And now, we come to the Colossus that overshadows pretty much the entire history of the symphony since he put his pen to paper: Ludwig van Beethoven, whose nine symphonies represent one of the greatest of all human artistic achievements. I’m not going to feature all nine in this space — we’ll just do four, over this and the next three weeks. And where else to start than Beethoven’s beginning, his Symphony No. 1 in C Major.
At this point, Beethoven is still very much the Good Little Classicist, still standing firmly in the tradition of Mozart and Haydn, which is why this symphony clocks in at a nice and respectable 25 minutes. You can already hear hints of the independent streak that will lead Beethoven in deeply original and fascinating directions, such as his substitution of a forceful scherzo for the usual minuet. He hasn’t quite started to quite push against the boundaries yet, but you can tell that the boundaries won’t hold him back. This genial work is where it starts.
Pay special attention to the opening of the fourth movement, which is one of my favorite moments in all of classical music. Beethoven has the orchestra flirt with the major scale, making the music sound almost tentative, as if the orchestra itself isn’t sure of what to do — and then they hit on one of Beethoven’s most effervescent melodies as all the confidence comes flooding back. It’s one of the most charming moments in music I know, and it stands against the usual stereotypical picture of Beethoven as the moody genius shaking his fist at the heavens.
A special word about the performances I will be using for the Beethoven portion of this feature: they are all taken from the complete cycle of Beethoven symphonies performed at the BBC Proms concerts in 2012, with Daniel Barenboim conducting the West-Eastern Divan Orchestra. This group is a youth orchestra comprised of students of Middle-Eastern background, and it was created not so much to promote peace as to demonstrate the kind of cooperative effort that is the true basis for peace. Maestro Barenboim has said of the orchestra:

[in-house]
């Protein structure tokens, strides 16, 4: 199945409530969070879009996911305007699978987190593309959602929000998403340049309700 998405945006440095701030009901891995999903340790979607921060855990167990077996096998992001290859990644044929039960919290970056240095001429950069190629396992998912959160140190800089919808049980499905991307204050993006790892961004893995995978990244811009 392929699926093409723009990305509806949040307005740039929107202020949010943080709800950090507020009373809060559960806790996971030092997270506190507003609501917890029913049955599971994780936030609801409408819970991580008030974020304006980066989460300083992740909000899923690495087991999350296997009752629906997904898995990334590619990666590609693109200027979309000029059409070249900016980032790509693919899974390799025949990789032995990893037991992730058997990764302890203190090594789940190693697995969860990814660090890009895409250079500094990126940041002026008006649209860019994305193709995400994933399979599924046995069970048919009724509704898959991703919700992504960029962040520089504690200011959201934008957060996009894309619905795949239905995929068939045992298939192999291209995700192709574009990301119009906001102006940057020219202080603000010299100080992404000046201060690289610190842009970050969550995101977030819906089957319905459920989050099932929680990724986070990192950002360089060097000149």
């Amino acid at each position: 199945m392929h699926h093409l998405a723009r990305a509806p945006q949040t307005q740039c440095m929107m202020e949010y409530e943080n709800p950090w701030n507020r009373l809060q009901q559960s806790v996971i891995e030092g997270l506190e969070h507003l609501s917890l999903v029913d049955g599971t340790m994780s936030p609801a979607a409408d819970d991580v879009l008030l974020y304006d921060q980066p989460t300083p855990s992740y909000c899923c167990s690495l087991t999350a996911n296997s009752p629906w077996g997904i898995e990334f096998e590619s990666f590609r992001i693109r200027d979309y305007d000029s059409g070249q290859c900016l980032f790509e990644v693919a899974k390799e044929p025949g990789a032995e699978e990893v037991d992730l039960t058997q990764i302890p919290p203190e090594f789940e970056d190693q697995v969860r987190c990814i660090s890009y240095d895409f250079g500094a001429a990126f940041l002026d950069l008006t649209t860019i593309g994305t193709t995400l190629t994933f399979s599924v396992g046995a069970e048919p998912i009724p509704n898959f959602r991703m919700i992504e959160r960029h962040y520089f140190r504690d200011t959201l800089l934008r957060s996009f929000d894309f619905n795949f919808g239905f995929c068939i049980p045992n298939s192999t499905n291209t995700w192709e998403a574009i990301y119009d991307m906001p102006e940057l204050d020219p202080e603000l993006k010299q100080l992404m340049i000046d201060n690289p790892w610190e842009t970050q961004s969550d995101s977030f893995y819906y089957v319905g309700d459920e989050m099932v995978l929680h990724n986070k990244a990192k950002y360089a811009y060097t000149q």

The Divan is not a love story, and it is not a peace story. It has very flatteringly been described as a project for peace. It isn’t. It’s not going to bring peace, whether you play well or not so well. The Divan was conceived as a project against ignorance. A project against the fact that it is absolutely essential for people to get to know the other, to understand what the other thinks and feels, without necessarily agreeing with it. I’m not trying to convert the Arab members of the Divan to the Israeli point of view, and [I’m] not trying to convince the Israelis to the Arab point of view. But I want to – and unfortunately I am alone in this now that Edward [Edward Said, Barenboim’s partner in forming the orchestra] died a few years ago – …create a platform where the two sides can disagree and not resort to knives.
I don’t know to what degree an orchestra can help foster peace, but this is a wonderful orchestra. Their sound and musicianship is as professional as any I’ve heard. More on the orchestra’s background here.
Next week: Beethoven Unchained!
I'm really enjoying this series. I like symphonies, but I've always drifted more towards tone poems and orchestral pieces, and I'm finding this really interesting to read because I've never really made a study of symphonies.
Also, on a self-serving level, I love listening to the videos on Sunday mornings, when I write my Hobo Trashcan column, because the music and I usually finish about the same time. It's a wonderful backdrop.
(Sunday morning is my favorite time for music.)
I always liked the odd Beethoven symphonies more than the even, though I do in fact like the 8th.